Kirk Adams, Ph.D.
Dr. Kirk Adams is zoologist and molecular biologist that likes both basic and applied questions in science. He has focused on developmental biology, infectious disease, and veterinary/animal science at different points in his career.
Dr. Paul Bartels is a zoologist with broad interests in ecology, evolution, and behavior. He has interests in coral reef ecology and conservation, but his active research primarily focuses on a little known group of animals called “water bears” (Phylum Tardigrada). Dr. Bartels has studied this group in the Great Smoky Mountains National Park as part of the All Taxa Biodiversity Inventory. To date, Dr. Bartels and his team have discovered 77 new records of tardigrade species for the park, including 13 species new to science. Dr. Bartels will be taking a break from teaching during the Fall of 2018 and Spring 2019, as he will be interim Vice President for Academic Affairs.
Dr. Amy Boyd is a self-proclaimed generalist at heart, fascinated by the wonderful breadth of biology and natural history, and has pursued specific study in plant ecology, evolution and plant-animal interactions. Her most recent research has focused on plant-pollinator interactions and floral biology.
Kim Borges, Ph.D.
Dr. Kim Borges is a biochemist and microbiologist. Her current research examines bacteria and viruses from rivers and drinking water. She has also studied beach water contamination and hot spring microbes. She enjoys working with students on projects involving plant natural products, compost biochemistry, and antibiotics.
Dr. Mark Brenner is an applied aquatic ecologist by training, but has research interests that extend more broadly. He has mentored more than 100 undergraduate research projects over his years at Warren Wilson, many of them in water pollution assessment, wastewater treatment, and aquaculture. More recently, he has developed an interest in mycology and using fungi for food production, waste treatment, and bioremediation.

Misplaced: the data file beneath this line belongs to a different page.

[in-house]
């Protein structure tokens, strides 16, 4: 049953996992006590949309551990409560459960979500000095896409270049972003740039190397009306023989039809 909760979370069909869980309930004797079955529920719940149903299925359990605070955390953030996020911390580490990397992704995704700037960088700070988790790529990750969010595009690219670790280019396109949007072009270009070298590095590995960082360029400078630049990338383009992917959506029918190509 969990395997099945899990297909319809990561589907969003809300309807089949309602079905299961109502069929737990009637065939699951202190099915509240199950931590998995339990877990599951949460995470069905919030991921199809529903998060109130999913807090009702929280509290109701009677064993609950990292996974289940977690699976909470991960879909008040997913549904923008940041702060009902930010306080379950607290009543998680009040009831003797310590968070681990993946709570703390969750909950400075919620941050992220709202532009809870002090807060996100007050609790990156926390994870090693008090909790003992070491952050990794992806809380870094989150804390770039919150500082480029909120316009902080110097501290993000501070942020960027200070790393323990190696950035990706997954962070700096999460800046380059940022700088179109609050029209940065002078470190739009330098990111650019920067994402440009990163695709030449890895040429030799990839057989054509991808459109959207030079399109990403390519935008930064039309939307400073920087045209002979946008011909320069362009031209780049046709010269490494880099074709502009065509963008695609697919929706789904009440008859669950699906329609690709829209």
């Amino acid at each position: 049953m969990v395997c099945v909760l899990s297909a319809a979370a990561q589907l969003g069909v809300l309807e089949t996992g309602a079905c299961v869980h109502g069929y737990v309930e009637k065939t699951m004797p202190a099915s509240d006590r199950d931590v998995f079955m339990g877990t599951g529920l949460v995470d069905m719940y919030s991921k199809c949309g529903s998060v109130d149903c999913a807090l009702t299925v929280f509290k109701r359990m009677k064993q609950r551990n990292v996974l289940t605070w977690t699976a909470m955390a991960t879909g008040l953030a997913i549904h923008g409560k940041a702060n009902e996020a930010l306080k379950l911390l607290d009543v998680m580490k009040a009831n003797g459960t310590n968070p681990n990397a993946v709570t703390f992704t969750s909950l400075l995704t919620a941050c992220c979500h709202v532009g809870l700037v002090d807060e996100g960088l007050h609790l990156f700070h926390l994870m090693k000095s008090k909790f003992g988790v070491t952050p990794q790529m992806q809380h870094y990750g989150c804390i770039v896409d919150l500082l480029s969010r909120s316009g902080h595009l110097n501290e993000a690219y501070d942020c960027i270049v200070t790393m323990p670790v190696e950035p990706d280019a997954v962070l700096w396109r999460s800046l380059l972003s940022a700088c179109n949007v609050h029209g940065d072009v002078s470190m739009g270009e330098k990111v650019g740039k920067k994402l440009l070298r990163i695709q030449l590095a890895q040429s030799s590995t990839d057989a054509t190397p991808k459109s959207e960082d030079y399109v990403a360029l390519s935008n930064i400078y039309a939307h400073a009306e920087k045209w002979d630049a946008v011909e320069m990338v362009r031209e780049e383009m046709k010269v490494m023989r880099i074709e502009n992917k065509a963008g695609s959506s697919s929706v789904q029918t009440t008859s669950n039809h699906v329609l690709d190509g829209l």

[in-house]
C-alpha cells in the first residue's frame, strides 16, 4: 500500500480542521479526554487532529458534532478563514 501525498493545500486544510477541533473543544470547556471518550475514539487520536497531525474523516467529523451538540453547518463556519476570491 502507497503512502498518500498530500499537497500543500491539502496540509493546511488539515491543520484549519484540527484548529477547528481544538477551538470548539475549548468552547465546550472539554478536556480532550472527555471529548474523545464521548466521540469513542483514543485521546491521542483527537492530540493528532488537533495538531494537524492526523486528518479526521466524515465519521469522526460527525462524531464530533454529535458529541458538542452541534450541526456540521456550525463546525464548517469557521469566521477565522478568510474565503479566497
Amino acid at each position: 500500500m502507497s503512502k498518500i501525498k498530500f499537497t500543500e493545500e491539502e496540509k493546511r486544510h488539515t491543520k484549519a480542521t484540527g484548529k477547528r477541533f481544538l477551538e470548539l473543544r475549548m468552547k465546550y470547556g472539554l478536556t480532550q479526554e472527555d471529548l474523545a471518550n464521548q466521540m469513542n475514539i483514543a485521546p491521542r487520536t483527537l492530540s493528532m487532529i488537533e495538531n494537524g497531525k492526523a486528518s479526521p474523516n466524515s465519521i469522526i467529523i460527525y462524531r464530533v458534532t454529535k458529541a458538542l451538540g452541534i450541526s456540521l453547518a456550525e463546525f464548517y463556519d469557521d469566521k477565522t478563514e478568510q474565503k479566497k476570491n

Dr. Mary Saunders Bulan is an agroecologist with broad interests at the interface of farming, ecosystems and human society. Her work has ranged from applied on-farm agronomic research on cover crops and tillage reduction, to population genetics of crop plants, to econometric modeling of farmer behavior in an international context. Dr. Bulan is interested in participatory and community-based research approaches. She will be working closely with working lands managers at Warren Wilson College to develop projects on campus.
The focus of Dr. David Coffey’s personal research is developing next-generation solar cells. Students can join him in this work (in collaboration with the National Renewable Energy Laboratory in Golden Colorado) or he is happy to advise students in a variety of other areas including physics topics, food science, and nanotechnology.
Dr. Dave Ellum is a silviculturist who specializes in the regeneration ecology of hardwood forests, especially the population dynamics and physiological responses of non-woody forest plants following forest canopy removal. He works with students on projects involving invasive plant species, forest medicinals (ecology, management, chemical constituents), forest management plans, agroforestry, carbon sequestration by forests and regeneration ecology.
Dr. Liesl Peterson Erb is a wildlife ecologist and conservation biologist. Her research centers on the impact of climate and land use change on wildlife, particularly mountain-dwelling mammals. Many of the questions she investigates address plant-animal interactions in a changing world, exploring topics such as changes in distribution, phenology, and foraging preference due to global change.
Dr. Jeff Holmes’ background is in microbiology and genetics. He is interested in projects about either weird organisms or weird biology, like whether single celled brain parasites drive shrews to open spaces before killing them.
Dr. Alisa Hove is a botanist who studies the evolution of plant reproductive strategies and plant phenology. Students who work with her pursue projects relating to mating system evolution, plant-pollinator interactions, plant phenology, and plant responses to stressful environments.
Dr. Langdon Martin is an organic chemist with interests including bioorganic chemistry and chemical biology, particularly involving peptides. He works with students on projects that include small-molecule synthesis, isolation and characterization of natural products, and biochemical assays.